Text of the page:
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Relocation Guide

Obtaining an F-1 Student Visa

The F-1 student visa classification is for full-time study in the U.S. In order to apply for the F-1 visa, the prospective student must receive a Certificate of Eligibility for Nonimmigrant (F-1) Student Status — for Academic and Language Students, SEVIS I-20 AB. This form must be issued by a school or school system which has been authorized by the U.S. Citizenship and Immigration Services (USCIS) to sponsor international students. The majority of colleges, universities, some public school systems and private institutions have this authorization.

Once a prospective student has satisfied the admission requirements for the college or university of their choice, they must also prove that they will have adequate financial resources to cover their school and living expenses in the U.S. Employment opportunities are limited for international students. Proof of sufficient financial support may be submitted on Form I-134 Affidavit of Financial Support by a close family relative or other person who is willing to provide it. In some cases, graduate students may be offered research or teaching assistantships or fellowships, but these may only cover part of the school expenses.

It is very important for international students to do everything they can to maintain their F-1 status throughout their stay in the U.S. This includes maintaining a full course of study, which is at least 12 credit hours per semester for undergraduate students at a college or university. Graduate students must also be enrolled full time, which may vary among different institutions, but is generally at least 9 credit hours per semester.

Failure to be enrolled for a full course of study is considered a violation of the F-1 student status and places the student in a deportable situation.

F-1 students are only allowed to work under specific circumstances. On-campus employment is permitted up to 20 hours per week during the Fall and Spring semesters and 40 hours per week during the breaks and Summer semester; however, off-campus employment is limited to internship or other work study programs that may be required for a specific degree.

F-1 students who want to seek additional employment in the U.S. after graduation may consider the H-1B status, which is for temporary, professional employment in a “specialty occupation.” This visa requires a job offer with a minimum qualification of at least a bachelor’s degree, and the student must have the appropriate evidence of at least such a degree.

Under recent changes to federal regulations, F-1 student status is no longer available to attend a public elementary school or a public adult education program. Students with F-1 status are only able to attend a public secondary school for a period of no more than 1 year.

F-1 students are not permitted to transfer from a private school to a public school, and any F-1 students who violate their status under this regulation will be inadmissible to the U.S. for a period of 5 years.

Planning Your Trip

The Lafayette Regional Airport is located only a short ride away from the University. If you arrive on a weekend, you will have to take a taxi and plan your own accommodation. If you are arriving from Monday to Friday, the Office of International Affairs may be able to pick you up at the airport. Please contact the office to make reservations.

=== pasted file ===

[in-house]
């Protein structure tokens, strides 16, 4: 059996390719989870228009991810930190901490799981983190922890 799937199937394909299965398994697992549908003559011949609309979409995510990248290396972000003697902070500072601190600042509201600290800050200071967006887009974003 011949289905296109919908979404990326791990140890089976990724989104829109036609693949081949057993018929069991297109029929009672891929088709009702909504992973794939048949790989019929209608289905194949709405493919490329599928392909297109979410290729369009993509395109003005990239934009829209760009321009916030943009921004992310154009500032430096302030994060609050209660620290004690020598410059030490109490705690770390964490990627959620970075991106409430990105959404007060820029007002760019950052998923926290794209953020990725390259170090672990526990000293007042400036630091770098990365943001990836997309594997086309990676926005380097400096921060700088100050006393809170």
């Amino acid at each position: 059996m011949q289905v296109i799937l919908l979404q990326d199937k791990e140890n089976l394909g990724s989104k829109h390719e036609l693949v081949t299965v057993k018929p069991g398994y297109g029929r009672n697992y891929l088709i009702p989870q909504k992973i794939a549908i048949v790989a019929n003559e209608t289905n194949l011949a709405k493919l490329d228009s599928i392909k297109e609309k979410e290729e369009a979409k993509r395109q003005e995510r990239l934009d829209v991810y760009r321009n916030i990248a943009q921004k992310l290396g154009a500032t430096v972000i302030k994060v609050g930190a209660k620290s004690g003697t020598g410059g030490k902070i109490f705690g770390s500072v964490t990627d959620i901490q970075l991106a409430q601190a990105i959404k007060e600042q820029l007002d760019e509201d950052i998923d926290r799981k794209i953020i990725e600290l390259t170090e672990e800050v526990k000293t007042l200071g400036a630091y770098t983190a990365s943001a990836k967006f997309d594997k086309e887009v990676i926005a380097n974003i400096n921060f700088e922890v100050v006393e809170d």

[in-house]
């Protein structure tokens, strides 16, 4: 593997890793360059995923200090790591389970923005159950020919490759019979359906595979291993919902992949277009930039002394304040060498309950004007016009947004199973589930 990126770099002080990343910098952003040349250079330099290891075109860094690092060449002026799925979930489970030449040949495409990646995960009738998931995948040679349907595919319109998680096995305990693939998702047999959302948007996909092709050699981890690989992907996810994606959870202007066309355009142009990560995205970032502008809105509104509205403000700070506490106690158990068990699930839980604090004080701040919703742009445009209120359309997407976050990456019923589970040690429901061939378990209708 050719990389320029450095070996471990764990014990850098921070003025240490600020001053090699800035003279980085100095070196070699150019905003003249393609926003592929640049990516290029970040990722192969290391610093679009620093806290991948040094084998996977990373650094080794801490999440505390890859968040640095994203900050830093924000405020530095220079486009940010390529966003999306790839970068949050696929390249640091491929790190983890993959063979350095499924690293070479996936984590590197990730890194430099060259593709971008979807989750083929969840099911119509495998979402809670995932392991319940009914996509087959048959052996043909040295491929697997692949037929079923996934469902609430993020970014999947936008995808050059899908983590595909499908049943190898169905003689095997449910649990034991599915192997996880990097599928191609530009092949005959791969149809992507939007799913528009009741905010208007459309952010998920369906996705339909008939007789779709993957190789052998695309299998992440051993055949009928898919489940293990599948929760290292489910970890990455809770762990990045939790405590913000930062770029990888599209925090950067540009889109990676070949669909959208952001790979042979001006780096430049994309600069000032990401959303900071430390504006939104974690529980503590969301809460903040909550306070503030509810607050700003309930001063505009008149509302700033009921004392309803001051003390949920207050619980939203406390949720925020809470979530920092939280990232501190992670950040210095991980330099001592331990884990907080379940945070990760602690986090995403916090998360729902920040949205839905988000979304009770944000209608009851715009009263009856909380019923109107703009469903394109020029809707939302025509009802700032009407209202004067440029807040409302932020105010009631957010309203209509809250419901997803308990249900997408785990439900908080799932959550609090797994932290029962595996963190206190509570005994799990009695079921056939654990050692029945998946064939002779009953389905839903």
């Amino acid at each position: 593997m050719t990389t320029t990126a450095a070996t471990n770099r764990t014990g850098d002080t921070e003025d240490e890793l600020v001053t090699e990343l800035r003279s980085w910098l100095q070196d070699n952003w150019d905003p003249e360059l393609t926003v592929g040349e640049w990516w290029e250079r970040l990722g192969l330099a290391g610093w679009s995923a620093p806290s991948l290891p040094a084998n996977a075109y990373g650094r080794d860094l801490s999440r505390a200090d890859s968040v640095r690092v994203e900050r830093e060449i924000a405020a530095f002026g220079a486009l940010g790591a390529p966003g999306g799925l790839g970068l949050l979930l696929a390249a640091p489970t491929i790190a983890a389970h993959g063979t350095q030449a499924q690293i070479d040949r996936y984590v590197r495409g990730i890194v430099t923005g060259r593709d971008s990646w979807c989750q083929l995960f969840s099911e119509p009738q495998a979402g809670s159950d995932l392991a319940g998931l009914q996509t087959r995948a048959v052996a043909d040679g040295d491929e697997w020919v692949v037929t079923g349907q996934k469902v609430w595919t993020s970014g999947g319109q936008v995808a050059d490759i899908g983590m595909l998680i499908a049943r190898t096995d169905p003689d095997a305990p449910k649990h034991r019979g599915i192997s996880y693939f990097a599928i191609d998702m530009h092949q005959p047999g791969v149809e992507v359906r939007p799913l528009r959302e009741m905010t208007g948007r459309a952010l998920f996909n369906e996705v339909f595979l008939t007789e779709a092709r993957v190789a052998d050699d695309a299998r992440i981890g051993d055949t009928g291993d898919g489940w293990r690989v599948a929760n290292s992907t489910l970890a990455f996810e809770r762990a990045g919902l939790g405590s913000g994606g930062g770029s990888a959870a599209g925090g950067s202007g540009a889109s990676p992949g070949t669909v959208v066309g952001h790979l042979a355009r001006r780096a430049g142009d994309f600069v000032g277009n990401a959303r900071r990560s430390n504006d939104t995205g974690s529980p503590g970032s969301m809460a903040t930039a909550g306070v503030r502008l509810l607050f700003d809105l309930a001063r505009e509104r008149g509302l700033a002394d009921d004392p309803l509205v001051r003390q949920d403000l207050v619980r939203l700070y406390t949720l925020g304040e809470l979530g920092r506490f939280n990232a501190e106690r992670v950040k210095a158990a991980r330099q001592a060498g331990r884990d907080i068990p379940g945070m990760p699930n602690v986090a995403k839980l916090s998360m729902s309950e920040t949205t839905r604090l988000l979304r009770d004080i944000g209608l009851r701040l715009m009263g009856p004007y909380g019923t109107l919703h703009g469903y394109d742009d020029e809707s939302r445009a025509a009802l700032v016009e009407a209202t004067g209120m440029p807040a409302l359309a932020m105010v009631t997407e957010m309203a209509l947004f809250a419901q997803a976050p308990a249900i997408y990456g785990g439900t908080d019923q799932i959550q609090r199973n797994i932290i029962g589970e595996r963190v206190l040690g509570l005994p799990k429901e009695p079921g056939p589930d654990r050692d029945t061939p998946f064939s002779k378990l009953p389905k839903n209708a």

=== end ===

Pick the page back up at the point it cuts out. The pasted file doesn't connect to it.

Money

The easiest way to carry money to the United States is by traveler’s checks. Traveler’s checks in U.S. dollars can be easily cashed at any bank. There are several banks near the University. It is recommended that students planning to stay in the U.S. for several months open a checking account. Credit cards are also widely accepted. You may even pay for your tuition by credit card. DO NOT carry large amounts of cash!

Clothing

Lafayette is a casual place and students rarely dress up. Many students regularly wear shorts or jeans to class. In the summer, you will need comfortable, warm-weather clothes. In spring and fall, long pants or jeans with a short or long-sleeve shirt are fine. As the winters are mild, heavy coats are rarely needed. A sweater and a light coat are usually sufficient.

If you plan to live in the university residential halls, you will need to provide your own sheets, blankets, and towels. Beds are twin (single) size. You may want to bring one set of sheets and towels to start you off and then buy anything else you may need here.

Apartments and houses off-campus are rarely furnished, but there are some apartment complexes which cater to college students which are furnished. Please remember that renting an apartment or house often requires a deposit, usually equal to one month’s rent. This deposit will be returned at the end of the lease if the apartment is in good condition.

Departure Checklist

  • Passport with F-1 student visa
  • SEVIS I-20AB, usually inside an envelope attached to the passport
  • Immunization record (in English).
  • Transcripts
  • Syllabus of previous school
  • Textbooks: You can buy or rent them in the University Bookstore located on the University grounds.
  • Money (US dollars) for arrival expenses (taxi, meals, etc.)
  • Money (US dollar traveler’s checks) for tuition and living expenses.

Domestic Relocation

If you want to transfer from another university to UL Lafayette, you need to get permission from the transferring university's International Office. You must have your SEVIS I-20AB from UL Lafayette before relocating to Lafayette.